WASHINGTON — Shaping the Bush administration’s message on the Iraq war has taken on new fervor, just as anticipation is building for the September progress report from top military advisers.
For the Pentagon, getting out Iraq information will now include a 24-hour-a-day, seven-day-a-week Iraq Communications Desk that will pump out data from Baghdad — serving as what could be considered a campaign war room.
According to a memo circulated Thursday and obtained by The Associated Press, Dorrance Smith, assistant defense secretary for public affairs, is looking for personnel for what he called the high-priority effort to distribute Defense Department information on Iraq.
The move — requested by Deputy Defense Secretary Gordon England — comes as administration officials are gearing up for a rash of reports on progress in Iraq and recommendations from the military on troop levels going into next year. The key report will come from Gen. David Petraeus, the top U.S. commander in Iraq, and U.S. Ambassador Ryan Crocker.
Other reports are expected from Joint Chiefs Chairman Gen. Peter Pace, retired Gen. James Jones — who will examine the progress of the Iraqi security forces — and the Government Accountability Office, the investigative arm of Congress, which will review whether the Iraqi government has hit security and political benchmarks outlined by Congress.
Official: Not a 'war room'
The Pentagon dismissed suggestions that the communications desk will be a message machine or propaganda tool, and instead said it is being set up to gather and distribute information from eight time zones away in a more efficient and timely manner.
“I would not characterize it as a war room,” Pentagon press secretary Geoff Morrell said Friday. “It’s far less sinister than that. It’s more like a library.”
Morrell called it a “smarter way of doing business” and said the intent is to “create a central clearinghouse of information so we can pull in all that is coming out of Baghdad and Iraq and have it come into one point, so we can better be able to share it with people who are interested.”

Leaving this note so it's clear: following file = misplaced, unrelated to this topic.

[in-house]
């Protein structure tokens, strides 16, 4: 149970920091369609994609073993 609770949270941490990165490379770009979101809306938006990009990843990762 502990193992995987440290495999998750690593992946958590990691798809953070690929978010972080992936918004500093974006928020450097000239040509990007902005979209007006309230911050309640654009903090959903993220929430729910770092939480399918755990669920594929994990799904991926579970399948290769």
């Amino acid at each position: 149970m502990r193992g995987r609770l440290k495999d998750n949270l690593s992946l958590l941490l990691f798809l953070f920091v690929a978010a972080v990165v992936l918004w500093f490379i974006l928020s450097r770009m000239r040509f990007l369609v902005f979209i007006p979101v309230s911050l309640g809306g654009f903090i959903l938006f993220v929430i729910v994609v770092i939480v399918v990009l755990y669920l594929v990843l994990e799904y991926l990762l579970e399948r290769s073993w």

Some of the information collected, he said, would include data from briefings in Iraq, which take place when people on the U.S. East Coast are sleeping.
“It’s for our benefit and for your benefit,” said Morrell.
Strained relations at times
Defense officials familiar with the plan said it will provide information to other federal agencies, including the White House and State Department, so that officials can speak more consistently and accurately about the war.
The plan would put a team of people in the Joint Chiefs of Staff top-secret operations center.
Less than a year ago, Smith developed plans for teams of people to “develop messages” for the 24-hour news cycle and “correct the record” when news agencies put out what the Pentagon considered inaccurate information.
At the time, he outlined an operation that resembled a political campaign — such as that made famous by Bill Clinton’s 1992 presidential campaign war room — calling for a “Rapid Response” section that quickly answers opponents’ assertions.
It was set up to focus more resources on the Internet and blogs and book civilian and military guests on television and radio shows.
While portions of the plan were put in place, much of it was shelved when Donald H. Rumsfeld stepped down as defense secretary and Robert Gates took over. At the time, Rumsfeld was complaining bitterly that the news media were focusing too much on bad news coming out of Iraq and not enough on progress there.
Defense officials denied that the program was a propaganda tool or that it was set up to respond to the eroding public support for the war.
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